SS3.05 Land-use, Groundwater and Lotic Ecosystems
Date: Monday, June 10, 2002
Time: 11:15:00 AM
Location: Colwood
 
DevitoKJ, University of Alberta, Edmonton, CANADA, kevin.devito@ualberta.ca
Smerdon, B, , University of Alberta, Edmonton, CANADA, bsmerdon@ualberta.ca
Ferone, J, M, University of Alberta, Edmonton, CANADA, jferon@hotmail.com
Mendoza, C, , University of Alberta, Edmonton, CANADA, Carl.Mendoza@ualberta.ca
Creed, I, , University of Western Ontario, London, CANADA, icreed@julian.uwo.ca
 
Landscape controls on groundwater-surface water and nutrient interactions in peatland-pond complexes of the Boreal Plain, Alberta, Canada.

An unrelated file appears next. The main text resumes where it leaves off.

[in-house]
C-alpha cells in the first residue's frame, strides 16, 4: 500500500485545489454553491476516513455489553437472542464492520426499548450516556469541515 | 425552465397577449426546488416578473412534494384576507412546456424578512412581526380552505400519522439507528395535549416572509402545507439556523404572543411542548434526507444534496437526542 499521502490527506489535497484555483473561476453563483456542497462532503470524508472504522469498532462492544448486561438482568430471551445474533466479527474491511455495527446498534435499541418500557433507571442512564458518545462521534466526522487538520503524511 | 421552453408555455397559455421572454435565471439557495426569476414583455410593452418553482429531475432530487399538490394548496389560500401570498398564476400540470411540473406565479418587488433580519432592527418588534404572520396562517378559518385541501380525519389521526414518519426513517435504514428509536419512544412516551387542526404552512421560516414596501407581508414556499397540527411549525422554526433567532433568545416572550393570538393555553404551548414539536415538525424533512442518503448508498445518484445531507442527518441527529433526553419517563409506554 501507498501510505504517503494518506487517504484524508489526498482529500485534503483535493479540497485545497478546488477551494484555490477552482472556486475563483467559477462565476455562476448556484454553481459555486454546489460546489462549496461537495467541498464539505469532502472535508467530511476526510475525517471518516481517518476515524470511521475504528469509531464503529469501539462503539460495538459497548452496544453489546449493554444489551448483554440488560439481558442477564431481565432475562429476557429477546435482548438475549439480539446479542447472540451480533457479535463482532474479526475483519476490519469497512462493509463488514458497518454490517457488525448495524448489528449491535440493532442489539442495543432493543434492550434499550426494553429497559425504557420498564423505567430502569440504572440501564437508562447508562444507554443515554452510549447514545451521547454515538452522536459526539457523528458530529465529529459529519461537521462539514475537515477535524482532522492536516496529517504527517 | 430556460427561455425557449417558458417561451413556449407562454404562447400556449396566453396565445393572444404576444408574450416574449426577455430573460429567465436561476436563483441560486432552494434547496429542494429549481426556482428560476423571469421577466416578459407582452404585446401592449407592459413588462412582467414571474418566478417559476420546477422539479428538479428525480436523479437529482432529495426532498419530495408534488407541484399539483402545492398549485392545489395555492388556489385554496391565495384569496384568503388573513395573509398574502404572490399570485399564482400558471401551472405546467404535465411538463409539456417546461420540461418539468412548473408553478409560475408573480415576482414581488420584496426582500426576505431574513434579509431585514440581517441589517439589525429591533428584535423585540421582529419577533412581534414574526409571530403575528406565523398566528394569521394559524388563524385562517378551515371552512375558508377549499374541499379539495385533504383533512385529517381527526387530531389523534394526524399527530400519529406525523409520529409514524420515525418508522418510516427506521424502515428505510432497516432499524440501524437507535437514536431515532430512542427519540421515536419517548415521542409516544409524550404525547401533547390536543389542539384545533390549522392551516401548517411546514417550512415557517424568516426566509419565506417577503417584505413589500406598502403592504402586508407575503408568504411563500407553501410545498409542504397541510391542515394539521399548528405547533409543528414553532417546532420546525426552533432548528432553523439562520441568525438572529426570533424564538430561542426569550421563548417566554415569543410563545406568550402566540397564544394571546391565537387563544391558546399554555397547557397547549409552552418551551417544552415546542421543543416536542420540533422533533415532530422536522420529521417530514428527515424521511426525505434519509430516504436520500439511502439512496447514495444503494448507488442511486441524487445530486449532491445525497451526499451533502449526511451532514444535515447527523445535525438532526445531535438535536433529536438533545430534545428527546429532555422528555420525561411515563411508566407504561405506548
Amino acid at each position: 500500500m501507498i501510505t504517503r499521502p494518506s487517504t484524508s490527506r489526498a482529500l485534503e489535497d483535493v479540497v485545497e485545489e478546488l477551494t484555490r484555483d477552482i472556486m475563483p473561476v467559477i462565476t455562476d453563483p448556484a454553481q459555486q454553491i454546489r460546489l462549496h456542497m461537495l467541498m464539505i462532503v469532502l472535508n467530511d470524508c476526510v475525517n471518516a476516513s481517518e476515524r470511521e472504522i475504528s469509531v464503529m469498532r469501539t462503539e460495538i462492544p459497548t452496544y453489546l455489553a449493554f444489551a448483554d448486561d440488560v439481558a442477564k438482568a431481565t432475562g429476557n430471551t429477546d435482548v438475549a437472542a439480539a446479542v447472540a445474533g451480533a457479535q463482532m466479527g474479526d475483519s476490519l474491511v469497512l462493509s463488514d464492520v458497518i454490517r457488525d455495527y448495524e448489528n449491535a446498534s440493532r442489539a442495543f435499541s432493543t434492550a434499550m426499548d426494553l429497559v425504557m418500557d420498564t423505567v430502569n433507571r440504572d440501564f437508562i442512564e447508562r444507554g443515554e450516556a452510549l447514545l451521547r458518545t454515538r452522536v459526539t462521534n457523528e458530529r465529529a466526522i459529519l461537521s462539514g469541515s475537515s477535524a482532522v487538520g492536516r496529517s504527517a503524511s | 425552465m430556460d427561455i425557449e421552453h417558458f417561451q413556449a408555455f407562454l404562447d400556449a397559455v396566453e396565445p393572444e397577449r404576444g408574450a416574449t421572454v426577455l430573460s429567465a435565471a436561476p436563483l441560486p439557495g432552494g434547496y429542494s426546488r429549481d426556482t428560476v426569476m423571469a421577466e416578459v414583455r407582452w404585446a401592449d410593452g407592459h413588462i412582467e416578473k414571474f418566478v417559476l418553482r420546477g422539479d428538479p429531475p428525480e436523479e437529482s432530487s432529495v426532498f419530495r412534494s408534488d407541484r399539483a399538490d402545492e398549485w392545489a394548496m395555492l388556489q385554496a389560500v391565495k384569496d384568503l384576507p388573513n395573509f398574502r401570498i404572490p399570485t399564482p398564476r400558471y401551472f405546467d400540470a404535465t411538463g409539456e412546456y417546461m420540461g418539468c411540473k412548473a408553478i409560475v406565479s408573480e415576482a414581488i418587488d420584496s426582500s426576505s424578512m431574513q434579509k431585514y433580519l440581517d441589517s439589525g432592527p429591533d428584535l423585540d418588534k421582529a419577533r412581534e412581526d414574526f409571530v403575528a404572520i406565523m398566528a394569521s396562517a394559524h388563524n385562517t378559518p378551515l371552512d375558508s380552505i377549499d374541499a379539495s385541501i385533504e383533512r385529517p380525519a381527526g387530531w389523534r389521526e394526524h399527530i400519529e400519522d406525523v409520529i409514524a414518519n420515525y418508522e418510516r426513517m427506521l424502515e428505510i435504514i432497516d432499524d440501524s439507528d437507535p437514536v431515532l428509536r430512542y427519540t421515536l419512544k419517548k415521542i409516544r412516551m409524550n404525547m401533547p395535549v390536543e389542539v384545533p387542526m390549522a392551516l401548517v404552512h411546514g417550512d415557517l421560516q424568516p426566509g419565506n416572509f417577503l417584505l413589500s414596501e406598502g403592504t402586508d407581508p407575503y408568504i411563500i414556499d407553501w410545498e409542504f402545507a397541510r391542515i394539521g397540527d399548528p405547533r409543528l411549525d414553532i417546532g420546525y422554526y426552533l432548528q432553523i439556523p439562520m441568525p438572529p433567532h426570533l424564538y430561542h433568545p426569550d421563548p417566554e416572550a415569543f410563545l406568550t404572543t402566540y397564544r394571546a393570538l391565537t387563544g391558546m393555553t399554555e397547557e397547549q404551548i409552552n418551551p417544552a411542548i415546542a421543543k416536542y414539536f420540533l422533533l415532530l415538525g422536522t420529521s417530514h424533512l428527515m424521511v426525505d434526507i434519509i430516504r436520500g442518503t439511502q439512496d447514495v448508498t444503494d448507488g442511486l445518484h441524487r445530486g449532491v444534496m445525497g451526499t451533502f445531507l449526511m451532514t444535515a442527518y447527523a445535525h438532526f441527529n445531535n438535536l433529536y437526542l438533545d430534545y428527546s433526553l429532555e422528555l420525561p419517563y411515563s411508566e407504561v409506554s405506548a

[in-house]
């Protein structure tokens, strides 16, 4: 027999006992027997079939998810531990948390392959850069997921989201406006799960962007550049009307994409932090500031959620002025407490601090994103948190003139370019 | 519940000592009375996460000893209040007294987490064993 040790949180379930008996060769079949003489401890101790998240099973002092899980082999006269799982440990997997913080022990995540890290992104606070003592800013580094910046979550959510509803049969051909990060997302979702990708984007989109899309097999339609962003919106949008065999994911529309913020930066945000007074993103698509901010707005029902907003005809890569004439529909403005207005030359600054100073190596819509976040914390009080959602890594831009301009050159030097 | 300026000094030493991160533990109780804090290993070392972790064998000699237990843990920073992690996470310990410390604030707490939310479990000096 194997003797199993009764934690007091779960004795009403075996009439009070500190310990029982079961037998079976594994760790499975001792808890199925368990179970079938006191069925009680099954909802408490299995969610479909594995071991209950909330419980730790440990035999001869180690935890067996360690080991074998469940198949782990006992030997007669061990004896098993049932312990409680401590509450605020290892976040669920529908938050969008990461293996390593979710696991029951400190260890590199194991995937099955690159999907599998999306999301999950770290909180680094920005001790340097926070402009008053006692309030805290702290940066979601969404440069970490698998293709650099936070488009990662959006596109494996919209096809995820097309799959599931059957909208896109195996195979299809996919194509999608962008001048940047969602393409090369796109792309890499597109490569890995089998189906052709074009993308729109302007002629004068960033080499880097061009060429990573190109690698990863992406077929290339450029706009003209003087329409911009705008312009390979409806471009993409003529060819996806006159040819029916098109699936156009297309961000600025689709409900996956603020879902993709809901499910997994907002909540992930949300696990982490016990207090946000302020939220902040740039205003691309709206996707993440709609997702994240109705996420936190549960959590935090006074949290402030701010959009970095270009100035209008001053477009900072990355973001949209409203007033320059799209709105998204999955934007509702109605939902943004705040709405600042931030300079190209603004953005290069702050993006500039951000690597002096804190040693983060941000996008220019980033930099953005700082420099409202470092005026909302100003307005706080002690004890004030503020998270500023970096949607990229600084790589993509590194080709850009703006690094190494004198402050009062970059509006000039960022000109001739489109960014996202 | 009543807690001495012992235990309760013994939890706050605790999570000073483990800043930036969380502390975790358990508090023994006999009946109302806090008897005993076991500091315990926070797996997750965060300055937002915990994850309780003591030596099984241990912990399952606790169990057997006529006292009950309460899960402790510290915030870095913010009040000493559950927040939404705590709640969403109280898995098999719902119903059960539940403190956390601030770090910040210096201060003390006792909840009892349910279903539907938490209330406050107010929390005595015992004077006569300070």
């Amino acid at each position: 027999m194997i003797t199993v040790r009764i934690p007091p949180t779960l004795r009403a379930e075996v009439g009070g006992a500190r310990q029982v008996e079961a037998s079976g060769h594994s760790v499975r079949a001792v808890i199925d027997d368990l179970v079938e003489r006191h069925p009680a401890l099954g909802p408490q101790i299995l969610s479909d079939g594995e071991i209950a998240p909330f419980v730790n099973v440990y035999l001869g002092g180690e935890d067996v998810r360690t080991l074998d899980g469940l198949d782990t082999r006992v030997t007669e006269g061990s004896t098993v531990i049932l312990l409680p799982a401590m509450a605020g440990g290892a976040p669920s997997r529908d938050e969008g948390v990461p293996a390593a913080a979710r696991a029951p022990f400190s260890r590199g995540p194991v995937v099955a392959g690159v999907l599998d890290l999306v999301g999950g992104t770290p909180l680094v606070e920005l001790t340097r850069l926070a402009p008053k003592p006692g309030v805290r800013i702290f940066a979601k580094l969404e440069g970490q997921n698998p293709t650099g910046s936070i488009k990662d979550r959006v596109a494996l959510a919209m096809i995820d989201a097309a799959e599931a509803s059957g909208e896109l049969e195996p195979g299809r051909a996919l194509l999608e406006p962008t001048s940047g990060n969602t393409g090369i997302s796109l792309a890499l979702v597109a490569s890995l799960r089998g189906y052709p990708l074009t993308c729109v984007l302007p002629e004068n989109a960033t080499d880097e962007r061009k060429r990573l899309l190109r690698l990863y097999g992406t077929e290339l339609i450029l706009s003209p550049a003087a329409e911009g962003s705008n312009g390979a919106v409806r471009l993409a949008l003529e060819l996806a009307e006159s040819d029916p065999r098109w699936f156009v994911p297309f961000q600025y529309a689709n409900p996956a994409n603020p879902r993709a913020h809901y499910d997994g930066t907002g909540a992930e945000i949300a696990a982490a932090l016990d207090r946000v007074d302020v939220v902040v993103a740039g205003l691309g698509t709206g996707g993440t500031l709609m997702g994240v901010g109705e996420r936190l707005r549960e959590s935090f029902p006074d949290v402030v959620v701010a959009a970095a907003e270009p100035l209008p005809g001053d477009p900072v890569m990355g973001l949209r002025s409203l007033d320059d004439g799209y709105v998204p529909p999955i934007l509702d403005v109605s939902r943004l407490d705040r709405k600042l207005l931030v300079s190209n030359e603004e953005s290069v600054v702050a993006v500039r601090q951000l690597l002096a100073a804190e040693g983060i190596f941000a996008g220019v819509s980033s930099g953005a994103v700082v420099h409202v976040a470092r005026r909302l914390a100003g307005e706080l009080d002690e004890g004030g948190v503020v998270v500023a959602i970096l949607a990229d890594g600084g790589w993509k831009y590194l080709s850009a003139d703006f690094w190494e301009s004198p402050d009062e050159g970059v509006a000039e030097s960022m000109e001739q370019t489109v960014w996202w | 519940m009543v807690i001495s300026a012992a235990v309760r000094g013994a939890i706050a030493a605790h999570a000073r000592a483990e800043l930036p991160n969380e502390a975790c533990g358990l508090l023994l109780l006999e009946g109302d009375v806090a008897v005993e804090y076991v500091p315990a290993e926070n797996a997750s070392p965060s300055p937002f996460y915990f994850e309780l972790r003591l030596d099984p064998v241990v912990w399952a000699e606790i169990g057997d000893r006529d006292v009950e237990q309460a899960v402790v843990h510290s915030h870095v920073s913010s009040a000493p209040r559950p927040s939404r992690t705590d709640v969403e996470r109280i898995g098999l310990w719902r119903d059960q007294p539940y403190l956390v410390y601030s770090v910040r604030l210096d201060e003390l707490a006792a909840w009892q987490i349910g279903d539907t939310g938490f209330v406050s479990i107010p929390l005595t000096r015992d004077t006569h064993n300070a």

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We examined the hydrologic-nutrient interactions of three wetlands (peatland-pond complexes) in contrasting topographic and geomorpologic locations, as part of a long-term research project to evaluate the potential impacts of anthropogenic disturbance on wetlands in the Alberta landscape. Preliminary results show a range of groundwater - surface water interactions among the different landforms, with recharge dominating complexes on topographic high till moraines and groundwater flow through dominating in wetlands located on the sand-gravel outwash and low-lying clay plain. A combination of hydrometric, geochemical and isotopic measurements reveal that evaporation and precipitation are the dominant components of the water balance of all three wetlands. However, water and nutrient cycling is strongly influenced by patterns of groundwater flow between mineral uplands, peatlands and adjacent ponds. These interactions differed with landscape locations among the wetlands in response to differences in storage and connection with peat and mineral substrates, and isolation from larger groundwater flow systems. Riparian peatland sediments, till and gravel overburden exhibit large ranges of phosphorous adsorption capacities and together with large ranges in groundwater interactions may explain variable groundwater and pond concentrations. Our findings hold important implications for adaptive landuse planning and aquatic system management in northern Alberta.